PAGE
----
Hoppy Kercheval, a longtime commentator on West Virginia politics, wrote that the law would result in $325 million in new growth—something he called a “needed improvement” but “certainly not a boom.”
But Minority Leader Jeff Kessler, a Democrat, disputes those numbers and suspects Republican motives for pushing them. The bill amounts to “a political tax on labor unions,” he said.
Since coming to power, Republicans have “been running the political playbook of the Koch brothers,” Kessler said. “It’s very telling that their entire agenda seems to be trying to hurt people. I don’t see anything that they’re advancing to help people.”
Carmichael and Kessler both say they expect a fight in the next election. The minority leader said “the labor community, workers, and state employees” are mobilizing.
National advocates on both side of the issue flocked to West Virginia as the debate amplified in recent years. They continue to choke local media markets with ads and deploy grassroots activists in a lobbying blitz on Charleston.
Dozens of national and local labor unions rallied in opposition. At a demonstration in front of the state house last March, AFL-CIO President Richard Trumka promised to punish lawmakers who support right-to-work. Hetold the crowd:
We know who they are. We know what they are … [and] when you turn the light in a dark room full of cockroaches, those cockroaches scatter for cover everywhere. We’re going to turn the lights on them every day until we take this state back.
So far, labor unions have made good on that promise. The West Virginia Democratic Party has registered challengers against every Republican supporter of a right-to-work law in the state Senate. And Carmichael isn’t surprised.
The Senate majority leader said members of his party knew they could “incur a political cost,” but “they’re willing to make a hard decision and do the right thing.”
Right now, West Virginia Republicans still enjoy broad support for their initiative. A West Virginia Metro News poll conducted in September showed that 60 percent of likely voters favor the law.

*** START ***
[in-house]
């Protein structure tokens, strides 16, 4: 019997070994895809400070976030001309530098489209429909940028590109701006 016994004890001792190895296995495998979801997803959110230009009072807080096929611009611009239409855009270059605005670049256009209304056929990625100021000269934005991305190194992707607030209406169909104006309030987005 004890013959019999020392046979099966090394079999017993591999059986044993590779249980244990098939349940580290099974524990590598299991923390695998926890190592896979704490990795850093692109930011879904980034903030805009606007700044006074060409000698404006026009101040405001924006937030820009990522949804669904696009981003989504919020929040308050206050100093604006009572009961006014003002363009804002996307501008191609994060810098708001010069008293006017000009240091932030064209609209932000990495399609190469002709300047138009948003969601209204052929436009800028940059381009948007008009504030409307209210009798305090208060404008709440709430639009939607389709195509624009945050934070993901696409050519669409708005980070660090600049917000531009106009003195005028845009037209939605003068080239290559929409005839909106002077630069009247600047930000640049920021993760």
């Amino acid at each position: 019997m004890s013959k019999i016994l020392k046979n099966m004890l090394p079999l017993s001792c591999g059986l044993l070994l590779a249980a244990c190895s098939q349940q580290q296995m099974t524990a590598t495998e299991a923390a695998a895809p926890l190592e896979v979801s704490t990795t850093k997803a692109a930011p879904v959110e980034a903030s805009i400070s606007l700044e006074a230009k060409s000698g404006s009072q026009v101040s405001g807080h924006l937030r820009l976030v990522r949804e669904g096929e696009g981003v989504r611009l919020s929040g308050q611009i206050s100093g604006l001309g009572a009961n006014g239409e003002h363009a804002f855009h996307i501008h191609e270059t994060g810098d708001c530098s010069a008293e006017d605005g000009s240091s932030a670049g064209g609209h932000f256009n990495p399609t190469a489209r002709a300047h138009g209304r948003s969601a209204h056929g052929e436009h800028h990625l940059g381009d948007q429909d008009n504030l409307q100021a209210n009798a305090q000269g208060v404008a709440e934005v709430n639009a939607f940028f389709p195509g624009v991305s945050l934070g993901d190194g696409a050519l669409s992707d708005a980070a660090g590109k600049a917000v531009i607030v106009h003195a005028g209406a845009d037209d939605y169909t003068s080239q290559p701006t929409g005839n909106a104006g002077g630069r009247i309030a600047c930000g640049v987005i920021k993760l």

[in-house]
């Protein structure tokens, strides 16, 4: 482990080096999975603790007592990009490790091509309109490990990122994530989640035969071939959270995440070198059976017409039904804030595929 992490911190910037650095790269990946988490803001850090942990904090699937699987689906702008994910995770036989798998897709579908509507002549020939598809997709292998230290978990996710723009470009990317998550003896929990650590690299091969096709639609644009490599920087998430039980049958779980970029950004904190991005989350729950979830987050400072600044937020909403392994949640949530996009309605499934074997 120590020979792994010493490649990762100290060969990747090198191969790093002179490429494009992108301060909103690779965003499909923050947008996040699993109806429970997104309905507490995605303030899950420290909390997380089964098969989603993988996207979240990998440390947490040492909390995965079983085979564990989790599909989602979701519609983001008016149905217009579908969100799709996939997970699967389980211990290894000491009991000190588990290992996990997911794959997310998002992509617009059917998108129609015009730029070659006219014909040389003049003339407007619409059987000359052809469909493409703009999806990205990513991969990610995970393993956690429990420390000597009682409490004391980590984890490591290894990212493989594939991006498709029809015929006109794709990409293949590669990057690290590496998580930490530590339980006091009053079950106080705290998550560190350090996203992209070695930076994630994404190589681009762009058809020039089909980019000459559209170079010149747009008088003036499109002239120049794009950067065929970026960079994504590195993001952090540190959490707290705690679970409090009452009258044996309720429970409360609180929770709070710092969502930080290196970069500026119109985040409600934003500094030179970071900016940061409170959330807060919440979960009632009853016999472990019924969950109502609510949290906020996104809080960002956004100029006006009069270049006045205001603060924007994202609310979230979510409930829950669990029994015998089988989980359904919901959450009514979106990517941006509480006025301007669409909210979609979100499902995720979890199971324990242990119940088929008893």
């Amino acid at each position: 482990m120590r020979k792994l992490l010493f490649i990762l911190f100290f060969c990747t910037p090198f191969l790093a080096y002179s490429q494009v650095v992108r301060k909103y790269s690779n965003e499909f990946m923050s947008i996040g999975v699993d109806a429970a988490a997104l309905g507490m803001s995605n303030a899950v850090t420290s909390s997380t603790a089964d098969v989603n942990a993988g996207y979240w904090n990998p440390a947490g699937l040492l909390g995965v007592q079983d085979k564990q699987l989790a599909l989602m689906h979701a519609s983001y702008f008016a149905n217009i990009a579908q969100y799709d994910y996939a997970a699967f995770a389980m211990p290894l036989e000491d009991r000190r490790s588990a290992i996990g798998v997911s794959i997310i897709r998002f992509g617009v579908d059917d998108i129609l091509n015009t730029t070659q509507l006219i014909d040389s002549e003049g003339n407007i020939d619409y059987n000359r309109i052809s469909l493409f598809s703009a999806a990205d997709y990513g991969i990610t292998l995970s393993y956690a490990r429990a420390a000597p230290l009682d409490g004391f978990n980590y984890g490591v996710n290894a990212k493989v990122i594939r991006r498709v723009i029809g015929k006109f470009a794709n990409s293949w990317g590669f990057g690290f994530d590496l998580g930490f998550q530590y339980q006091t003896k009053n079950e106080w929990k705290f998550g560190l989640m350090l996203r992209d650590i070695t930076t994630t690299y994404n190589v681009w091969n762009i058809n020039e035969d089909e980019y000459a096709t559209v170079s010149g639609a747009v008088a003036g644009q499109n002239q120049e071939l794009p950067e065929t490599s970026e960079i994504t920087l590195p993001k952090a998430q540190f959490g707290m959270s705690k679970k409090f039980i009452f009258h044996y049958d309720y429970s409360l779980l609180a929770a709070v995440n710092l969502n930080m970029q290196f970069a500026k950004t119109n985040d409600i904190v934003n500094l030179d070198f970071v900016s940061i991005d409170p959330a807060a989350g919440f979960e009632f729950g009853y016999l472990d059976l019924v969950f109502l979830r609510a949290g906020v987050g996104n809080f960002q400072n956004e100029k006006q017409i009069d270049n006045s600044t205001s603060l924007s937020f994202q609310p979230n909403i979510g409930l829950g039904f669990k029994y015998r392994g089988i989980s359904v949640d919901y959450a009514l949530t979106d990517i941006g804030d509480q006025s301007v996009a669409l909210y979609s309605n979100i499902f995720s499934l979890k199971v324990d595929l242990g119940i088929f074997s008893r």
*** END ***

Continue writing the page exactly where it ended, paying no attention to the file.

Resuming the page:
But that hasn’t stopped both sides from targeting one of the state’s key voting blocs: coal miners.
Phil Smith, a spokesman for United Mine Workers of America, said nonunion workers benefit from safety protocols negotiated by unions. He argues that the legislation could be especially damaging to collective bargaining and do irreparable harm because of “inherent dangers in coal mining.”
Smith calls right to work “the right to freeload.”
That’s a characterization that Jason Huffman, state director for the free-market group Americans for Prosperity, flatly rejects. He says union bosses have been using “scare tactics” to prove their point and notes that the current right-to-work bill “doesn’t do anything to roll back state or federal safety measures.”
Huffman points to an AFL-CIO “Death on the Job” study that reported that 23 of 25 right-to-work states had fewer fatalities than West Virginia.
Since early 2013, Americans for Prosperity has mined support for the effort. The son of a West Virginia coal miner, Huffman describes his group’s efforts “as an attempt to get us out of last place, and to bring jobs back into this big beautiful state.”
Although the Mountain State may not see an economic upswing immediately from the right-to-work campaign, upcoming elections will provide a roadmap.
“This November will decide if the state continues to become more of a red state like the rest of the South,” Kercheval said. “Republicans and Democrats are all on the record. It’s a defining moment for West Virginia’s political landscape.”